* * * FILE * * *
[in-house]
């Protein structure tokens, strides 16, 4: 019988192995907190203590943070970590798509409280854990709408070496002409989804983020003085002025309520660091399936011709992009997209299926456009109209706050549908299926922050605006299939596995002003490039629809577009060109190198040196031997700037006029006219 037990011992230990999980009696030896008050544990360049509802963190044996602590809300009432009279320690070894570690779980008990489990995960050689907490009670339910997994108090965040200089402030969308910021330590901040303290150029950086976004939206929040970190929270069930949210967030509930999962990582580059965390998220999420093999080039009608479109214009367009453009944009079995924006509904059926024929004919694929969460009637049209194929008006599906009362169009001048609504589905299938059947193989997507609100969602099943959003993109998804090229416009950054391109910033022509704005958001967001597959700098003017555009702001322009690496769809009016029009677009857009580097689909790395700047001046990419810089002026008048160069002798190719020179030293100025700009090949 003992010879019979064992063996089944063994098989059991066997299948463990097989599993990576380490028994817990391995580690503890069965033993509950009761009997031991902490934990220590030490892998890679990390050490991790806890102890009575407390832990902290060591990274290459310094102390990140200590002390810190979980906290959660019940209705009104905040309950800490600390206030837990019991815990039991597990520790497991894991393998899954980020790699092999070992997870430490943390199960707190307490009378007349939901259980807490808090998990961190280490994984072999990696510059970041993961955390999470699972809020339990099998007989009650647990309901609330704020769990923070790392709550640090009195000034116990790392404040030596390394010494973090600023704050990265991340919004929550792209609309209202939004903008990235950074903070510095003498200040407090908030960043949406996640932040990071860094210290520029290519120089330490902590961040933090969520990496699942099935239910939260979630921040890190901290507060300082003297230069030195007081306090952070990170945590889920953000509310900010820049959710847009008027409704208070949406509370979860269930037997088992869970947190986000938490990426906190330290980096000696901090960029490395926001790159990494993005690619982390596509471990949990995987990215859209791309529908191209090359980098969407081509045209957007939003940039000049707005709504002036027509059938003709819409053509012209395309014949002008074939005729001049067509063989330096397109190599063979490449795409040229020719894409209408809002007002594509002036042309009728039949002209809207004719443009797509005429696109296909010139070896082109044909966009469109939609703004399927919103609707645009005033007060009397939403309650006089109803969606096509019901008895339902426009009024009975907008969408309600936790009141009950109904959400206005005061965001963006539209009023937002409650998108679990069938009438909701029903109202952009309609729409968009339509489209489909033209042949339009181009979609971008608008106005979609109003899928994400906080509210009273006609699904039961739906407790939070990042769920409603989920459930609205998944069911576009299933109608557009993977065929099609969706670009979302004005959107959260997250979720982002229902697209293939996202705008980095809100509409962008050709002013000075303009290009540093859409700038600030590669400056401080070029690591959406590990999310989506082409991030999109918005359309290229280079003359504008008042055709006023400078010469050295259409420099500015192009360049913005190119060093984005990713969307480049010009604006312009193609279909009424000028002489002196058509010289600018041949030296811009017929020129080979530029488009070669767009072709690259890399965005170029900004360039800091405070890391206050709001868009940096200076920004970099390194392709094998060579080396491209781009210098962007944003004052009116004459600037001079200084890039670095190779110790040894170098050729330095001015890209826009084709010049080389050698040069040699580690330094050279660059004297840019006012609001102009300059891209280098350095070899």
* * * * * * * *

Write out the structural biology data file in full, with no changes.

[in-house]
């Protein structure tokens, strides 16, 4: 019988192995907190203590943070970590798509409280854990709408070496002409989804983020003085002025309520660091399936011709992009997209299926456009109209706050549908299926922050605006299939596995002003490039629809577009060109190198040196031997700037006029006219 037990011992230990999980009696030896008050544990360049509802963190044996602590809300009432009279320690070894570690779980008990489990995960050689907490009670339910997994108090965040200089402030969308910021330590901040303290150029950086976004939206929040970190929270069930949210967030509930999962990582580059965390998220999420093999080039009608479109214009367009453009944009079995924006509904059926024929004919694929969460009637049209194929008006599906009362169009001048609504589905299938059947193989997507609100969602099943959003993109998804090229416009950054391109910033022509704005958001967001597959700098003017555009702001322009690496769809009016029009677009857009580097689909790395700047001046990419810089002026008048160069002798190719020179030293100025700009090949 003992010879019979064992063996089944063994098989059991066997299948463990097989599993990576380490028994817990391995580690503890069965033993509950009761009997031991902490934990220590030490892998890679990390050490991790806890102890009575407390832990902290060591990274290459310094102390990140200590002390810190979980906290959660019940209705009104905040309950800490600390206030837990019991815990039991597990520790497991894991393998899954980020790699092999070992997870430490943390199960707190307490009378007349939901259980807490808090998990961190280490994984072999990696510059970041993961955390999470699972809020339990099998007989009650647990309901609330704020769990923070790392709550640090009195000034116990790392404040030596390394010494973090600023704050990265991340919004929550792209609309209202939004903008990235950074903070510095003498200040407090908030960043949406996640932040990071860094210290520029290519120089330490902590961040933090969520990496699942099935239910939260979630921040890190901290507060300082003297230069030195007081306090952070990170945590889920953000509310900010820049959710847009008027409704208070949406509370979860269930037997088992869970947190986000938490990426906190330290980096000696901090960029490395926001790159990494993005690619982390596509471990949990995987990215859209791309529908191209090359980098969407081509045209957007939003940039000049707005709504002036027509059938003709819409053509012209395309014949002008074939005729001049067509063989330096397109190599063979490449795409040229020719894409209408809002007002594509002036042309009728039949002209809207004719443009797509005429696109296909010139070896082109044909966009469109939609703004399927919103609707645009005033007060009397939403309650006089109803969606096509019901008895339902426009009024009975907008969408309600936790009141009950109904959400206005005061965001963006539209009023937002409650998108679990069938009438909701029903109202952009309609729409968009339509489209489909033209042949339009181009979609971008608008106005979609109003899928994400906080509210009273006609699904039961739906407790939070990042769920409603989920459930609205998944069911576009299933109608557009993977065929099609969706670009979302004005959107959260997250979720982002229902697209293939996202705008980095809100509409962008050709002013000075303009290009540093859409700038600030590669400056401080070029690591959406590990999310989506082409991030999109918005359309290229280079003359504008008042055709006023400078010469050295259409420099500015192009360049913005190119060093984005990713969307480049010009604006312009193609279909009424000028002489002196058509010289600018041949030296811009017929020129080979530029488009070669767009072709690259890399965005170029900004360039800091405070890391206050709001868009940096200076920004970099390194392709094998060579080396491209781009210098962007944003004052009116004459600037001079200084890039670095190779110790040894170098050729330095001015890209826009084709010049080389050698040069040699580690330094050279660059004297840019006012609001102009300059891209280098350095070899």